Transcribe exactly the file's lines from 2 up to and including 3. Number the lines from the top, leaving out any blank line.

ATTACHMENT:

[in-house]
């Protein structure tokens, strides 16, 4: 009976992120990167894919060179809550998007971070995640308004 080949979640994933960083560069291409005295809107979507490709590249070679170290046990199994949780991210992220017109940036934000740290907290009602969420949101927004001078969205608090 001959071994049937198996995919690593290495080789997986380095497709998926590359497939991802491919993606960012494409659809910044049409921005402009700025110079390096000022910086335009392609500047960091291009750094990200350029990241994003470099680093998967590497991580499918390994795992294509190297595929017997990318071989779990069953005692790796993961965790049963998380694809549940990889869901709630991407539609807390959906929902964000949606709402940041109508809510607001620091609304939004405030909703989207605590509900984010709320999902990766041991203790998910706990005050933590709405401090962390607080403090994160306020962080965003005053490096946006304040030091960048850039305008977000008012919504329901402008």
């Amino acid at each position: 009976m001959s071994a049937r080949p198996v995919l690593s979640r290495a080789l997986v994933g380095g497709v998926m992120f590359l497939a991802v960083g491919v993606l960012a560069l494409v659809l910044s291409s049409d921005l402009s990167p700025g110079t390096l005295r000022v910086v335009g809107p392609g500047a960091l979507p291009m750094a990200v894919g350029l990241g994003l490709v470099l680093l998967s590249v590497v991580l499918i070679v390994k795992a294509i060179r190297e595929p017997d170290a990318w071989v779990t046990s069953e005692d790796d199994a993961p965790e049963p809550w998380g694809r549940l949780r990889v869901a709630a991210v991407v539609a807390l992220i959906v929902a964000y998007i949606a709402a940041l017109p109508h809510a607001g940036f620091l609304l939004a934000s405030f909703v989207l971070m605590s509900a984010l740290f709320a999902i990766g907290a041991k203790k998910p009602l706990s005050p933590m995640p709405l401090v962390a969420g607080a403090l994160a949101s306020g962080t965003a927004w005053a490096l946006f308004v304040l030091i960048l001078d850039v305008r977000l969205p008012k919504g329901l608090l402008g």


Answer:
């Protein structure tokens, strides 16, 4: 009976992120990167894919060179809550998007971070995640308004 080949979640994933960083560069291409005295809107979507490709590249070679170290046990199994949780991210992220017109940036934000740290907290009602969420949101927004001078969205608090 001959071994049937198996995919690593290495080789997986380095497709998926590359497939991802491919993606960012494409659809910044049409921005402009700025110079390096000022910086335009392609500047960091291009750094990200350029990241994003470099680093998967590497991580499918390994795992294509190297595929017997990318071989779990069953005692790796993961965790049963998380694809549940990889869901709630991407539609807390959906929902964000949606709402940041109508809510607001620091609304939004405030909703989207605590509900984010709320999902990766041991203790998910706990005050933590709405401090962390607080403090994160306020962080965003005053490096946006304040030091960048850039305008977000008012919504329901402008």
């Amino acid at each position: 009976m001959s071994a049937r080949p198996v995919l690593s979640r290495a080789l997986v994933g380095g497709v998926m992120f590359l497939a991802v960083g491919v993606l960012a560069l494409v659809l910044s291409s049409d921005l402009s990167p700025g110079t390096l005295r000022v910086v335009g809107p392609g500047a960091l979507p291009m750094a990200v894919g350029l990241g994003l490709v470099l680093l998967s590249v590497v991580l499918i070679v390994k795992a294509i060179r190297e595929p017997d170290a990318w071989v779990t046990s069953e005692d790796d199994a993961p965790e049963p809550w998380g694809r549940l949780r990889v869901a709630a991210v991407v539609a807390l992220i959906v929902a964000y998007i949606a709402a940041l017109p109508h809510a607001g940036f620091l609304l939004a934000s405030f909703v989207l971070m605590s509900a984010l740290f709320a999902i990766g907290a041991k203790k998910p009602l706990s005050p933590m995640p709405l401090v962390a969420g607080a403090l994160a949101s306020g962080t965003a927004w005053a490096l946006f308004v304040l030091i960048l001078d850039v305008r977000l969205p008012k919504g329901l608090l402008g």